Today, I attended a celebration to commemorate the life of Dr. Martin Luther King Jr. at the Cobb Civic Center in Marietta, Georgia. It was a wonderful event sponsored by the NAACP - among other sponsors - that highlighted the talents of persons young and old. Witnessing a nine-year-old girl give a powerful recital of one of MLK's speeches, a young teenage boy recite his spoken word "Dream Catcher," and a gentleman give his remake to the O' Jays "Family Reunion" were just a few of many moving performances.
There was a moment where we all stood to sing "Lift Every Voice and Sing" and it almost brought tears to my eyes because each verse was highlighted by a moment in history which marked the days of slavery, the civil rights movements, and today's struggles. It had me thinking about the struggles my ancestors endured with the lines "God of our weary years, God of our silent tears," and caused me to reflect on how they still maintained the spirit to lift their voices to sing, to fight, and to move forward.
Then, I thought of my life. Dr. King was not the only one with a dream. All of our ancestors had dreams. The Harriet Tubmans, the Frederick Douglasses, the Rosa Parks, and everyone else who fought for the progression and freedom of the negro had dreams. Their dreams allowed me to have my stage. Their dreams allowed me to have my voice. Their dreams allowed me to have my dreams to dream for a better tomorrow.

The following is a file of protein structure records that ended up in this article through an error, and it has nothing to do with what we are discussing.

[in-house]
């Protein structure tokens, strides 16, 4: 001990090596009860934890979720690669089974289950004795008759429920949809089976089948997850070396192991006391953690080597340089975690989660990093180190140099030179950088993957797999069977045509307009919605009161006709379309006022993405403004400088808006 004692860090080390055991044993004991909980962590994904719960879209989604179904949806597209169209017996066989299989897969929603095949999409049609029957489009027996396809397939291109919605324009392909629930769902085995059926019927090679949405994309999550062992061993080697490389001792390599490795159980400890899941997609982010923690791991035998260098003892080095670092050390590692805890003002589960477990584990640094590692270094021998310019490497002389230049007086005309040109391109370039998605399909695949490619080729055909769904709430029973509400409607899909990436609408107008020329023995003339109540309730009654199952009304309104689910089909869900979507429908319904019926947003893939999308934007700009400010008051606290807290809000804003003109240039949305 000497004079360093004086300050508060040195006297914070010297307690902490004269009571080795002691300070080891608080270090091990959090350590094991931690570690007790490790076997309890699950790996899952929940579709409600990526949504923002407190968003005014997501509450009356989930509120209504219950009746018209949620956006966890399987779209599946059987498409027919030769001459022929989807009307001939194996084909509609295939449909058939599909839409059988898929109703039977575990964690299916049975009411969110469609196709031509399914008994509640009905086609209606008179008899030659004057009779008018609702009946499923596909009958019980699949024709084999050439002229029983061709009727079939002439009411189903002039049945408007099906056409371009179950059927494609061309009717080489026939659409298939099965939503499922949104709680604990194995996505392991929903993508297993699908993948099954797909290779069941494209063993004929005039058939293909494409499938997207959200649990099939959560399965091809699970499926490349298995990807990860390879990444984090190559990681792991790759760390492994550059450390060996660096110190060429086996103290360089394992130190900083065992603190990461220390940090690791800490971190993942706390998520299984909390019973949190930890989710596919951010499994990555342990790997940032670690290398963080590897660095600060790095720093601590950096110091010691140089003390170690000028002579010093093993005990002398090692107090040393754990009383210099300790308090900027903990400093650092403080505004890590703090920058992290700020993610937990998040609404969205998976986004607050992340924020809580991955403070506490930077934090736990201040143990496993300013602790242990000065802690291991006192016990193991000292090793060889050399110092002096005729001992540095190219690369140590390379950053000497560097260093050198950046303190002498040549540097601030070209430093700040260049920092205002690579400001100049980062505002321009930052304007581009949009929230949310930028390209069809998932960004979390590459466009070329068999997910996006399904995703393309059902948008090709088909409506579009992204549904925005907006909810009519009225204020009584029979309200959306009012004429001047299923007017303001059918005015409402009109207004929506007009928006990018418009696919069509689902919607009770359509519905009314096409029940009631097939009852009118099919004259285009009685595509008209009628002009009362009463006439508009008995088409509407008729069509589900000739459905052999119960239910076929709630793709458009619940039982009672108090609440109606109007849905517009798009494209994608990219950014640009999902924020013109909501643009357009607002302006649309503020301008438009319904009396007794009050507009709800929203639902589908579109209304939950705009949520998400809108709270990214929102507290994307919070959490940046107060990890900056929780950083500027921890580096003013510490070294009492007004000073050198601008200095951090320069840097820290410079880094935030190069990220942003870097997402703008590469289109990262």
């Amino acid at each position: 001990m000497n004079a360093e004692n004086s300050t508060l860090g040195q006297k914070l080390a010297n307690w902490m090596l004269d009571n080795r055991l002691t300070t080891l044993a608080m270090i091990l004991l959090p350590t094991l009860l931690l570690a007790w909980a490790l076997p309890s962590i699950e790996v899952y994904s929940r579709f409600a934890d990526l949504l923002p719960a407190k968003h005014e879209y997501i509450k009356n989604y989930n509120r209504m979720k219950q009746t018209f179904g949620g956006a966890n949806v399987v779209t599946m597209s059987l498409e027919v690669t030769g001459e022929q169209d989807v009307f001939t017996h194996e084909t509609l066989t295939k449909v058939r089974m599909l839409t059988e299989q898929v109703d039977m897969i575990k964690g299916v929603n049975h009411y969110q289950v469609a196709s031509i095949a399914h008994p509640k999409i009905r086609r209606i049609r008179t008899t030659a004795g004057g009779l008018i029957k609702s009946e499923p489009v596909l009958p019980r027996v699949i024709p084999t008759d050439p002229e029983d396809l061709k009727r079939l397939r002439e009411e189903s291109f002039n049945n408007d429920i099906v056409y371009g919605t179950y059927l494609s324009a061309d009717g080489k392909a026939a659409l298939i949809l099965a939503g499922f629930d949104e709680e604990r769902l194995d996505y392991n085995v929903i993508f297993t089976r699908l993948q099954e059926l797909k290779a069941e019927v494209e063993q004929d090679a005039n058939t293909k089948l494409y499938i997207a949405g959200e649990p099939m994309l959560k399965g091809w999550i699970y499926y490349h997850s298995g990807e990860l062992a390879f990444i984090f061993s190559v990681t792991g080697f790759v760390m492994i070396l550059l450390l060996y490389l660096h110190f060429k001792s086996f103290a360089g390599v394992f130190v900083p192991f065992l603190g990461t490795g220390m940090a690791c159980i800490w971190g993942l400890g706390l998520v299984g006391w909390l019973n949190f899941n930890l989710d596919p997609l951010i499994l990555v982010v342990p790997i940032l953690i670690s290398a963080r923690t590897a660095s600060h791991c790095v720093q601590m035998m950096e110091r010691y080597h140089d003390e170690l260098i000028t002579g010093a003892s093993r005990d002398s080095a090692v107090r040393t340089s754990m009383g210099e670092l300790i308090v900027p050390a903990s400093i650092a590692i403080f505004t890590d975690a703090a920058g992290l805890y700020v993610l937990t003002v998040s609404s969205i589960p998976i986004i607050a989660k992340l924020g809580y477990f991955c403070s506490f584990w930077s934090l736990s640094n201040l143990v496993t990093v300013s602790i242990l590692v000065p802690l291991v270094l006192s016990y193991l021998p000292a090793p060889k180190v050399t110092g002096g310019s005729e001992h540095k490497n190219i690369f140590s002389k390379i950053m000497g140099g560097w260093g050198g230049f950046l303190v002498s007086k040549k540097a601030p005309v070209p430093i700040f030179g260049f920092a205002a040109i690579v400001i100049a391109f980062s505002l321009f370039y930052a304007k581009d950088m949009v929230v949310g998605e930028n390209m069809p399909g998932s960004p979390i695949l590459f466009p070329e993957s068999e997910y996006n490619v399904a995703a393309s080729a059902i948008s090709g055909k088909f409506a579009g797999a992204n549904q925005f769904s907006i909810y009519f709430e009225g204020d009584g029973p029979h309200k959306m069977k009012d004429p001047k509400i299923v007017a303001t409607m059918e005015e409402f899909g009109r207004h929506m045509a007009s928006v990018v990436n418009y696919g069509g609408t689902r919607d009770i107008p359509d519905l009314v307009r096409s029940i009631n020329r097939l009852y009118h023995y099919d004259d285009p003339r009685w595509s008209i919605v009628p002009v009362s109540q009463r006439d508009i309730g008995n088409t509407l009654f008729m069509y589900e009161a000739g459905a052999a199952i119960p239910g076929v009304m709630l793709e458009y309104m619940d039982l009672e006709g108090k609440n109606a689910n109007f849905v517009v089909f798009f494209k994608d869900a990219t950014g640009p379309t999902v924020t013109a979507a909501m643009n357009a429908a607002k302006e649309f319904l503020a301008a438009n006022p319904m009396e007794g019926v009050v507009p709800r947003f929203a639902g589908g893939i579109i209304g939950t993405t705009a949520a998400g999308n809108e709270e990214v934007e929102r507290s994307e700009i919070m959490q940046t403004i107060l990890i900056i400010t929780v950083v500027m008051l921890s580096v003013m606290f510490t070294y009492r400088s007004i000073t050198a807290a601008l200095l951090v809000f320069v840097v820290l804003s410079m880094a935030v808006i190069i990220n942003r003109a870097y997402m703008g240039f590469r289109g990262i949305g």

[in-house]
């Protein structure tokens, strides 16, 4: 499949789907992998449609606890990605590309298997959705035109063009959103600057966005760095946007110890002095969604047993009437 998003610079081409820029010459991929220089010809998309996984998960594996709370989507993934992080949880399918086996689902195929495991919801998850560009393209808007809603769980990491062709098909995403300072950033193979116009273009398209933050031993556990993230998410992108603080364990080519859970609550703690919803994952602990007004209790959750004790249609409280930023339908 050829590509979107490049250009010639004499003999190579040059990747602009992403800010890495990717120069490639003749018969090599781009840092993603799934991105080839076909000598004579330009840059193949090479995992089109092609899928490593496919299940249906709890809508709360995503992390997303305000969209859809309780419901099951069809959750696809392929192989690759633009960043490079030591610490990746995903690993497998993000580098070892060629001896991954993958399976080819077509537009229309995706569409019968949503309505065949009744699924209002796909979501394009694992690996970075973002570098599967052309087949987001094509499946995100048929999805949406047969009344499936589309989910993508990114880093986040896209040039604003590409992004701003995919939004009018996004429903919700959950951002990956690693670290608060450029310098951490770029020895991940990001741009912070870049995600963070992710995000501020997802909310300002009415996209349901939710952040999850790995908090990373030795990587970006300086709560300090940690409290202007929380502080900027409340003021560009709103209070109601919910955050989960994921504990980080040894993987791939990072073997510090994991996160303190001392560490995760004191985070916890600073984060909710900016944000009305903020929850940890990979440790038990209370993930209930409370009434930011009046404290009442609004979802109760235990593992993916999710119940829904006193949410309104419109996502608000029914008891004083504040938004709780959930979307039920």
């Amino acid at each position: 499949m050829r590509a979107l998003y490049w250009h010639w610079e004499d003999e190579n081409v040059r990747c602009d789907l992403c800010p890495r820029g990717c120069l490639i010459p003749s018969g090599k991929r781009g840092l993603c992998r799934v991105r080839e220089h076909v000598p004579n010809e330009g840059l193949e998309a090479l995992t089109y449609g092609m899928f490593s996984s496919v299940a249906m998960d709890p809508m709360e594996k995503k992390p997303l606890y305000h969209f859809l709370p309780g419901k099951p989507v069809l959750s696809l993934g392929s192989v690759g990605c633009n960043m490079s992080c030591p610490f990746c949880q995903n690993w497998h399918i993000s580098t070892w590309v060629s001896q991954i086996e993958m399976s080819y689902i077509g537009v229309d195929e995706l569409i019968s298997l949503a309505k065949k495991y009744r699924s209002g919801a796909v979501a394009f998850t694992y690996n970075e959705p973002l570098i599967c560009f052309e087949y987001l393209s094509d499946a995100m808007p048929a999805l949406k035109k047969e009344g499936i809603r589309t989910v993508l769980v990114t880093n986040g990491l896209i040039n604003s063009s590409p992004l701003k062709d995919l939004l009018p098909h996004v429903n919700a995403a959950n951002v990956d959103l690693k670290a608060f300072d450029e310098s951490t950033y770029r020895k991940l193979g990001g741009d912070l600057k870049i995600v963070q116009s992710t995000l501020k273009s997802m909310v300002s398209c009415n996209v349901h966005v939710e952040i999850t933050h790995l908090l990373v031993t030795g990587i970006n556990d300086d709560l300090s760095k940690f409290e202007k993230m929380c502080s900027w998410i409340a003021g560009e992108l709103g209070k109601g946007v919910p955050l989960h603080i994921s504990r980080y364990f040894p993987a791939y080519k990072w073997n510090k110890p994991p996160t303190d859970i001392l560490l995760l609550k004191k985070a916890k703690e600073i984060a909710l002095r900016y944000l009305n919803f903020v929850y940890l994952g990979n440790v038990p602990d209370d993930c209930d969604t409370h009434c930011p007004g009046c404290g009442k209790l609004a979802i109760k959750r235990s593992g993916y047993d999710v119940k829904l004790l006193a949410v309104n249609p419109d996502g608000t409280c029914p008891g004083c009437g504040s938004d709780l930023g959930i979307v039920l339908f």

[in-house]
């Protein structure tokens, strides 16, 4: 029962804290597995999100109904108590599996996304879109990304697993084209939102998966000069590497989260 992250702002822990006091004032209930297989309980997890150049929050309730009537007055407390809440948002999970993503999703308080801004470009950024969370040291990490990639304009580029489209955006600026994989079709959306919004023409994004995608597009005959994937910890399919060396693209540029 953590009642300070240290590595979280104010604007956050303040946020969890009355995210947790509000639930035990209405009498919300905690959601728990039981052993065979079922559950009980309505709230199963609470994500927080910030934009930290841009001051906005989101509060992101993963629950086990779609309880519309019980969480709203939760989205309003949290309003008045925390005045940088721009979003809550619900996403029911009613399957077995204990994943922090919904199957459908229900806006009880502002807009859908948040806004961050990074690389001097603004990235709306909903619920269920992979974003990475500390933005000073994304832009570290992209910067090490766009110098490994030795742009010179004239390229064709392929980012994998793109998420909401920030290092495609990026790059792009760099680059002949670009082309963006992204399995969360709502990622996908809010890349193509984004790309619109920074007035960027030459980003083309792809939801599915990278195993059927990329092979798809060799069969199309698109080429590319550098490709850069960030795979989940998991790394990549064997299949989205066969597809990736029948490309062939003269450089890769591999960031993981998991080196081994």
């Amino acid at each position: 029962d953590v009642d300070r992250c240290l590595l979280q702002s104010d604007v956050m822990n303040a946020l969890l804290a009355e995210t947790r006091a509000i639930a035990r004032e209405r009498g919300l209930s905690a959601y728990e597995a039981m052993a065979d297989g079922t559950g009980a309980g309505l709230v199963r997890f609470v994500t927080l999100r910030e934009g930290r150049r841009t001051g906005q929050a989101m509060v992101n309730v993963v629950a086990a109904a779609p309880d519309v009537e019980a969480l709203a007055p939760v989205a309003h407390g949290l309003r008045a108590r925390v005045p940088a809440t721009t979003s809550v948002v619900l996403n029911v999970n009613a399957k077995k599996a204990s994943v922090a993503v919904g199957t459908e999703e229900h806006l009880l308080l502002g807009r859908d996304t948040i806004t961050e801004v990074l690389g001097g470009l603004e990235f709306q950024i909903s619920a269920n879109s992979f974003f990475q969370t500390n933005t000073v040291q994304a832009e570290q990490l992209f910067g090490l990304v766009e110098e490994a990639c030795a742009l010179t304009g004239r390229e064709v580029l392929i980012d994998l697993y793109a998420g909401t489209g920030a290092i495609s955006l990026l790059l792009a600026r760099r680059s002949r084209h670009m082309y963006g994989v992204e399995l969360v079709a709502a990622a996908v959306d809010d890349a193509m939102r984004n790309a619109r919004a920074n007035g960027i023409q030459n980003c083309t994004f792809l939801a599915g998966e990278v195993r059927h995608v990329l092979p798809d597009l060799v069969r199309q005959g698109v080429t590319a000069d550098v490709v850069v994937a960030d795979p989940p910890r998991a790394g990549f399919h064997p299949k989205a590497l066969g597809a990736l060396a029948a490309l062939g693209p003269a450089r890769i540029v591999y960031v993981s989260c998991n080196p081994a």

This week, I spent a few days listening to a bit of Dr. King's speeches, and he was the epitome of what it meant to be free when he recited the words "I've seen the Promised Land." He was free. Now, I ask that we become free. Free from bondage. Free from despair. Free from the mental blockades that we have on our lives, in order to fulfill our dreams. "We" have a dream and we "shall be free at last."
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